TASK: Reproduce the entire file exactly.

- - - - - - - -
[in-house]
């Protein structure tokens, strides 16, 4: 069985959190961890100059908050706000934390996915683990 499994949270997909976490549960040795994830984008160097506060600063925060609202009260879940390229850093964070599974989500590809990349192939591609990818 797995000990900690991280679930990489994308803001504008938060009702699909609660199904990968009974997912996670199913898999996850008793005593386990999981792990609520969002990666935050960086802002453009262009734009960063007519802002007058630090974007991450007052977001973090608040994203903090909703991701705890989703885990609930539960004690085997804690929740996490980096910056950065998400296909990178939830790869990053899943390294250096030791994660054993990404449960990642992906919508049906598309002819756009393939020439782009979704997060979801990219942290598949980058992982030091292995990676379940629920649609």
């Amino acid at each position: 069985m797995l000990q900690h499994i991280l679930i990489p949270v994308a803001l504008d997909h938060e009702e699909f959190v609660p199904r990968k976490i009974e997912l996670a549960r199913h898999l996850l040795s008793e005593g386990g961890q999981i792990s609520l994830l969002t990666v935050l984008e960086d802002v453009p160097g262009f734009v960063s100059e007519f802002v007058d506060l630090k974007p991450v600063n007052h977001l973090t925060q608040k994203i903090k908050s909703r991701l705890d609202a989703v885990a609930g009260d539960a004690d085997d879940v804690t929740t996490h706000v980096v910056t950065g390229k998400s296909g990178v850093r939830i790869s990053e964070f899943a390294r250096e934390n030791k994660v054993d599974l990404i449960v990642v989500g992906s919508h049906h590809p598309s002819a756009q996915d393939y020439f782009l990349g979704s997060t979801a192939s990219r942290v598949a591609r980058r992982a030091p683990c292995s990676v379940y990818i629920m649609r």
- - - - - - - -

[in-house]
């Protein structure tokens, strides 16, 4: 069985959190961890100059908050706000934390996915683990 499994949270997909976490549960040795994830984008160097506060600063925060609202009260879940390229850093964070599974989500590809990349192939591609990818 797995000990900690991280679930990489994308803001504008938060009702699909609660199904990968009974997912996670199913898999996850008793005593386990999981792990609520969002990666935050960086802002453009262009734009960063007519802002007058630090974007991450007052977001973090608040994203903090909703991701705890989703885990609930539960004690085997804690929740996490980096910056950065998400296909990178939830790869990053899943390294250096030791994660054993990404449960990642992906919508049906598309002819756009393939020439782009979704997060979801990219942290598949980058992982030091292995990676379940629920649609």
């Amino acid at each position: 069985m797995l000990q900690h499994i991280l679930i990489p949270v994308a803001l504008d997909h938060e009702e699909f959190v609660p199904r990968k976490i009974e997912l996670a549960r199913h898999l996850l040795s008793e005593g386990g961890q999981i792990s609520l994830l969002t990666v935050l984008e960086d802002v453009p160097g262009f734009v960063s100059e007519f802002v007058d506060l630090k974007p991450v600063n007052h977001l973090t925060q608040k994203i903090k908050s909703r991701l705890d609202a989703v885990a609930g009260d539960a004690d085997d879940v804690t929740t996490h706000v980096v910056t950065g390229k998400s296909g990178v850093r939830i790869s990053e964070f899943a390294r250096e934390n030791k994660v054993d599974l990404i449960v990642v989500g992906s919508h049906h590809p598309s002819a756009q996915d393939y020439f782009l990349g979704s997060t979801a192939s990219r942290v598949a591609r980058r992982a030091p683990c292995s990676v379940y990818i629920m649609r």